Nourish Yourself: Body and Soul

written by Elizabeth Irvine

Elizabeth Irvine: nurse, educator, jewelry designer and award-winning author. She is the founder and owner of Truewellbeing Inc. — visit her website to purchase her books and intentional jewelry and sign up for soulful workshops and retreats around the world. www.elizabethirvine.com.

Healthy Mother, Healthy Child


What mother doesn’t want a healthy happy child? As a former ICU nurse who builds from a solid scientific base, and adding a good dash of a mother’s common sense in this comforting, easy-to-follow guide, Healthy Mother Healthy Child, Elizabeth tackles topics from childhood obesity to calming techniques for children to ways your family can go “green” — creating health from the inside out.

Back in my nursing days, I loved nothing more than to grab a glazed donut and coffee to keep me going. It was a quick fix that I thought would take me through the endless tasks ahead of me. I now realize that the sugar-caffeine high felt fantastic for a short while, but later left me no where to go but down as the effects wore off and I became irritable and hungry.

Plain and simple, good food makes you feel great. 

Over time, my eating habits changed and new healthy choices led to increased energy, an even temperament and an overall healthy diet. 

Through the years of observing my healthy eating, led our children to develop their own habits, to understand how much better healthy food makes them feel. The foundation of good nutrition is becoming attentive to the choices we make about our food and how that food makes us feel. Our own healthy example leads them more clearly and effortlessly than any words you can say.

Our son Sam was the inspiration for writing my first book, Healthy Mother Healthy Child. He’s now all grown up and cooking up his own healthy lifestyle….

Q&A with Sam

Q: At twenty-four years old, your passion for cooking inspires many. How did you get into cooking?
A: I went away to college and had to eat dorm food my first year. I realized that my sophomore year it was a necessity for me to have a place where I could cook my own healthy food.

Q: Do you cook everyday?
A: Yes, I do cook every day. I also like to have leftovers in the freezer as it’s a good way of pretending you cooked that day, when it’s actually your work from another day.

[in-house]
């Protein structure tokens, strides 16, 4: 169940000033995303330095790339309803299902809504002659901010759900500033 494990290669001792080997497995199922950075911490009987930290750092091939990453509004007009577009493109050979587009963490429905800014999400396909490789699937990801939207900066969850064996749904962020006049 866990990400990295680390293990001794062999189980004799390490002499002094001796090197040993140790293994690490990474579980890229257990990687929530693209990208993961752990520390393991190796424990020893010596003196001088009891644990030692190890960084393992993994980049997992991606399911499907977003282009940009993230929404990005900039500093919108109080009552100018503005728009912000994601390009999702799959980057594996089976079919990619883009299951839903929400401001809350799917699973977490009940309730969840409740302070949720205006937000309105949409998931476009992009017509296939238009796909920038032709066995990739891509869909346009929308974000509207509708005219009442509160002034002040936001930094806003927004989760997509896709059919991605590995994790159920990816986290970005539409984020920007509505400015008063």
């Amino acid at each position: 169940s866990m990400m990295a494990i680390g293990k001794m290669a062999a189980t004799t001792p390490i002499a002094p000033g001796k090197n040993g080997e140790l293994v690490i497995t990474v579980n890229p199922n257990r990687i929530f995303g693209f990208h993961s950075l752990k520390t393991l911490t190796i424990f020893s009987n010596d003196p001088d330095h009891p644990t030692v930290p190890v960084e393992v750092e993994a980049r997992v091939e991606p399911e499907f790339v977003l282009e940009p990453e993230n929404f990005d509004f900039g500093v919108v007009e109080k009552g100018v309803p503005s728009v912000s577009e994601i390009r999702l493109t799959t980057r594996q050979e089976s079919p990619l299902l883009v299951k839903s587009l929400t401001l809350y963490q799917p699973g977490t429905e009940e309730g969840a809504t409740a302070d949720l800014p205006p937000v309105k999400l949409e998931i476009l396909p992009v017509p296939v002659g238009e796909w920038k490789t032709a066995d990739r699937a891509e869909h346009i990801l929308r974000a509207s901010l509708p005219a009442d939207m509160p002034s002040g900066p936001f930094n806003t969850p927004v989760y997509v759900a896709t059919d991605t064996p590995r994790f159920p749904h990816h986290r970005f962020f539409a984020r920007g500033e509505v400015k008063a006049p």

Q: Do you pay attention to the seasons when you cook and why?
A: Yes, I follow the seasons when cooking. I feel it’s cheaper and seasonal food always tastes better.

Q: What do you enjoy most about cooking?
A: For me, cooking is a meditation. My mind kind of goes into a blank space of “no thinking” during the process and this is a relaxing feeling.

Sam’s Roast Chicken

“Sam describes his cooking as a “meditation”. Everyone does things in their own way, and I feel meditation can refer to any process that leads you to an inner state of heightened relaxed awareness—there’s really no right or wrong way of doing it. For Sam, cooking is simply a different technique that can be used as a tool to help you focus and quiet your mind.”


  • 1 whole chicken (around 4 pounds)
  • 1 lemon 
  • 1 whole head of garlic 
  • Fresh herbs (rosemary or thyme work well)
  • Potatoes 
  • two onions 
  • salt and pepper 
  • olive oil 
  • Two tablespoons butter 
  • kitchen string (optional)

If you have time take your bird out of its packaging, take the giblets out of the cavity and pat the bird dry with paper towels. Salt the bird inside and out. Place in your fridge uncovered for a few hours or preferably overnight. This helps draw out moisture, giving you crispier skin when it roasts and allows the salt to penetrate and season the meat. 


Preheat oven to 425. Take your bird out, remove the giblets and pat the bird dry with paper towels. Season generously with salt and pepper (if you did the step above still season the bird just add a little less salt). 

Place the chicken in a roasting pan/ something large enough to hold the chicken, potatoes, and onions.  Cut your lemon in half. Cut your whole head of garlic in half crosswise. Stuff the bird with your lemons, garlic, and herbs. Tie the legs together with kitchen string (or they’ll be ok hanging out if you don’t). 

Cut your onions into quarters and place in a large bowl. Cut your potatoes into roughly the same size as the onions and place in the bowl. Pour olive oil over the onion and potato mixture. Season with salt and pepper. Give them a toss. Place onion and potatoes around your chicken.

Melt your butter and pour it over your chicken and veg mixture. Place chicken in oven legs first. Roast for 1-hour 20minutes or until the juices run clear when cut between leg and thigh. Remove chicken to a platter and cover with aluminum foil. Let rest 20 minutes.  Carve and serve. 

(Another optional step)
I like my veggies very crispy and gnarly so when you take your chicken out take a wooden spoon and scrape the veggies around in all the chicken juices and put the veggies back in the oven for the 20 minutes while your chicken is resting.  


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Old Fashioned Banana Pudding

Old Fashioned Banana Pudding Ingredients 2 cups sugar, divided 1/2 cup all-purpose flour dash of salt 4 large eggs separated 3 cups milk 1/4 cup 1/2 stick butter 2 teaspoons vanilla extract 1 (11-ounce) box vanilla wafers 4 bananas sliced

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january, 2021